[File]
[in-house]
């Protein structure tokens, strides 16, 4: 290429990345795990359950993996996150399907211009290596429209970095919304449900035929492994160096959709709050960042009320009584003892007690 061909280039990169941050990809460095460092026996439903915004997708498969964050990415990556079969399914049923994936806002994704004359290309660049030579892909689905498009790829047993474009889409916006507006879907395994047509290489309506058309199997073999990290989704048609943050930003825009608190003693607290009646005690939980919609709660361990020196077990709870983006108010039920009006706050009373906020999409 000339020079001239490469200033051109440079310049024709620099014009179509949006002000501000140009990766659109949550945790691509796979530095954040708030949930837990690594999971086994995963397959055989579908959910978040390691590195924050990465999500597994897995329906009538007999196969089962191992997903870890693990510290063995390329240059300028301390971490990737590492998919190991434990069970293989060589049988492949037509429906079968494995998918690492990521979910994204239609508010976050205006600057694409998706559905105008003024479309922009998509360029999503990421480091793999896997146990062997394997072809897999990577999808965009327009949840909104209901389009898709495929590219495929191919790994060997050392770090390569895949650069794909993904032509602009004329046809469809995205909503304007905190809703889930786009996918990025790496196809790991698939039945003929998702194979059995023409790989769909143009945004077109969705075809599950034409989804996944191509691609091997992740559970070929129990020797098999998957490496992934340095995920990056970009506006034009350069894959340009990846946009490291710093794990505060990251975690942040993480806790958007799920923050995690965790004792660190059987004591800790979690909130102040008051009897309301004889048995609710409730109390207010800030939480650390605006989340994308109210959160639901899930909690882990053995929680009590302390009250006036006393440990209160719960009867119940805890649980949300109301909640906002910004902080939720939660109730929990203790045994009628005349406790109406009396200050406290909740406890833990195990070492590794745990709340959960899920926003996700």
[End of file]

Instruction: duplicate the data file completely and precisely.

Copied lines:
[in-house]
């Protein structure tokens, strides 16, 4: 290429990345795990359950993996996150399907211009290596429209970095919304449900035929492994160096959709709050960042009320009584003892007690 061909280039990169941050990809460095460092026996439903915004997708498969964050990415990556079969399914049923994936806002994704004359290309660049030579892909689905498009790829047993474009889409916006507006879907395994047509290489309506058309199997073999990290989704048609943050930003825009608190003693607290009646005690939980919609709660361990020196077990709870983006108010039920009006706050009373906020999409 000339020079001239490469200033051109440079310049024709620099014009179509949006002000501000140009990766659109949550945790691509796979530095954040708030949930837990690594999971086994995963397959055989579908959910978040390691590195924050990465999500597994897995329906009538007999196969089962191992997903870890693990510290063995390329240059300028301390971490990737590492998919190991434990069970293989060589049988492949037509429906079968494995998918690492990521979910994204239609508010976050205006600057694409998706559905105008003024479309922009998509360029999503990421480091793999896997146990062997394997072809897999990577999808965009327009949840909104209901389009898709495929590219495929191919790994060997050392770090390569895949650069794909993904032509602009004329046809469809995205909503304007905190809703889930786009996918990025790496196809790991698939039945003929998702194979059995023409790989769909143009945004077109969705075809599950034409989804996944191509691609091997992740559970070929129990020797098999998957490496992934340095995920990056970009506006034009350069894959340009990846946009490291710093794990505060990251975690942040993480806790958007799920923050995690965790004792660190059987004591800790979690909130102040008051009897309301004889048995609710409730109390207010800030939480650390605006989340994308109210959160639901899930909690882990053995929680009590302390009250006036006393440990209160719960009867119940805890649980949300109301909640906002910004902080939720939660109730929990203790045994009628005349406790109406009396200050406290909740406890833990195990070492590794745990709340959960899920926003996700």